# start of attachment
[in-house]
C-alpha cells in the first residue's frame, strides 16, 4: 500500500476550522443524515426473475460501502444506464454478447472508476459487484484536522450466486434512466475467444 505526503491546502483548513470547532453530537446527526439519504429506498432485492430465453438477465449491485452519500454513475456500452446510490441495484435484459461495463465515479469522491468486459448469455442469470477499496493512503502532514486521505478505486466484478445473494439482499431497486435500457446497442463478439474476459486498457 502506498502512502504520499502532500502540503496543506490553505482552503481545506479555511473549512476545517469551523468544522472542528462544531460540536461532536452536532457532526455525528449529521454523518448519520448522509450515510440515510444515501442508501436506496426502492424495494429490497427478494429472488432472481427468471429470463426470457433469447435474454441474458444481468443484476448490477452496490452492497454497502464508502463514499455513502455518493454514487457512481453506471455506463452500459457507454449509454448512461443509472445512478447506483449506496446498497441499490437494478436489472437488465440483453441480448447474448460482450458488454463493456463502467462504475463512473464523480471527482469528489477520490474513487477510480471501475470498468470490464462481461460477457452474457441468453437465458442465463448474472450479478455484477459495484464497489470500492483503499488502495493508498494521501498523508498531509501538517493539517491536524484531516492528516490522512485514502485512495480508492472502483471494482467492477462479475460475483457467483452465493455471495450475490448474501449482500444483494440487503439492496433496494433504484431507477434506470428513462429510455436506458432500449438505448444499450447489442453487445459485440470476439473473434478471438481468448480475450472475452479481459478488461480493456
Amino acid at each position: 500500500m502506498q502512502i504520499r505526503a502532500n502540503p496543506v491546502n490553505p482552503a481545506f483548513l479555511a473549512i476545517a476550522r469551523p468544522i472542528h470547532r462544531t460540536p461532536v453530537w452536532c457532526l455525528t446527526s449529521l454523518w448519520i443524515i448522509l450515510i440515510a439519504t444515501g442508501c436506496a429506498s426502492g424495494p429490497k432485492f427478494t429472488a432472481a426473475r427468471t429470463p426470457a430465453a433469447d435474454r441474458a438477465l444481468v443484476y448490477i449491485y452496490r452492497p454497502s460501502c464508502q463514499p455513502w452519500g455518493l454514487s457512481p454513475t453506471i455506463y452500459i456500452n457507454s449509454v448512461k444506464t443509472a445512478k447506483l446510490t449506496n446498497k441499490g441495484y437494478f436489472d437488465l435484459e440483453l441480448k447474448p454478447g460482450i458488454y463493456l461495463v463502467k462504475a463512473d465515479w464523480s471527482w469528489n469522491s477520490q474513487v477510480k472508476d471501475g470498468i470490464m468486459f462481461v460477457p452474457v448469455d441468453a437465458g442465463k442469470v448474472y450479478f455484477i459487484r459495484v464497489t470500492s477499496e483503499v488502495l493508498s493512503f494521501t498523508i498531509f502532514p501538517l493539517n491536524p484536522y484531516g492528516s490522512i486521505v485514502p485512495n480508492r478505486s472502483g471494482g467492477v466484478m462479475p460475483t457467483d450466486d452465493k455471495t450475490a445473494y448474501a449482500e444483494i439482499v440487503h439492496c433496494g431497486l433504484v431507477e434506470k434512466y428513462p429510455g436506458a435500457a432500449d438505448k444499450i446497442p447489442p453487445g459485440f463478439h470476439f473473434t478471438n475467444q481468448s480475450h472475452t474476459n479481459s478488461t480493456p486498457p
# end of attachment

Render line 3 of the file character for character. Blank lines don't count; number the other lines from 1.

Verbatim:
Amino acid at each position: 500500500m502506498q502512502i504520499r505526503a502532500n502540503p496543506v491546502n490553505p482552503a481545506f483548513l479555511a473549512i476545517a476550522r469551523p468544522i472542528h470547532r462544531t460540536p461532536v453530537w452536532c457532526l455525528t446527526s449529521l454523518w448519520i443524515i448522509l450515510i440515510a439519504t444515501g442508501c436506496a429506498s426502492g424495494p429490497k432485492f427478494t429472488a432472481a426473475r427468471t429470463p426470457a430465453a433469447d435474454r441474458a438477465l444481468v443484476y448490477i449491485y452496490r452492497p454497502s460501502c464508502q463514499p455513502w452519500g455518493l454514487s457512481p454513475t453506471i455506463y452500459i456500452n457507454s449509454v448512461k444506464t443509472a445512478k447506483l446510490t449506496n446498497k441499490g441495484y437494478f436489472d437488465l435484459e440483453l441480448k447474448p454478447g460482450i458488454y463493456l461495463v463502467k462504475a463512473d465515479w464523480s471527482w469528489n469522491s477520490q474513487v477510480k472508476d471501475g470498468i470490464m468486459f462481461v460477457p452474457v448469455d441468453a437465458g442465463k442469470v448474472y450479478f455484477i459487484r459495484v464497489t470500492s477499496e483503499v488502495l493508498s493512503f494521501t498523508i498531509f502532514p501538517l493539517n491536524p484536522y484531516g492528516s490522512i486521505v485514502p485512495n480508492r478505486s472502483g471494482g467492477v466484478m462479475p460475483t457467483d450466486d452465493k455471495t450475490a445473494y448474501a449482500e444483494i439482499v440487503h439492496c433496494g431497486l433504484v431507477e434506470k434512466y428513462p429510455g436506458a435500457a432500449d438505448k444499450i446497442p447489442p453487445g459485440f463478439h470476439f473473434t478471438n475467444q481468448s480475450h472475452t474476459n479481459s478488461t480493456p486498457p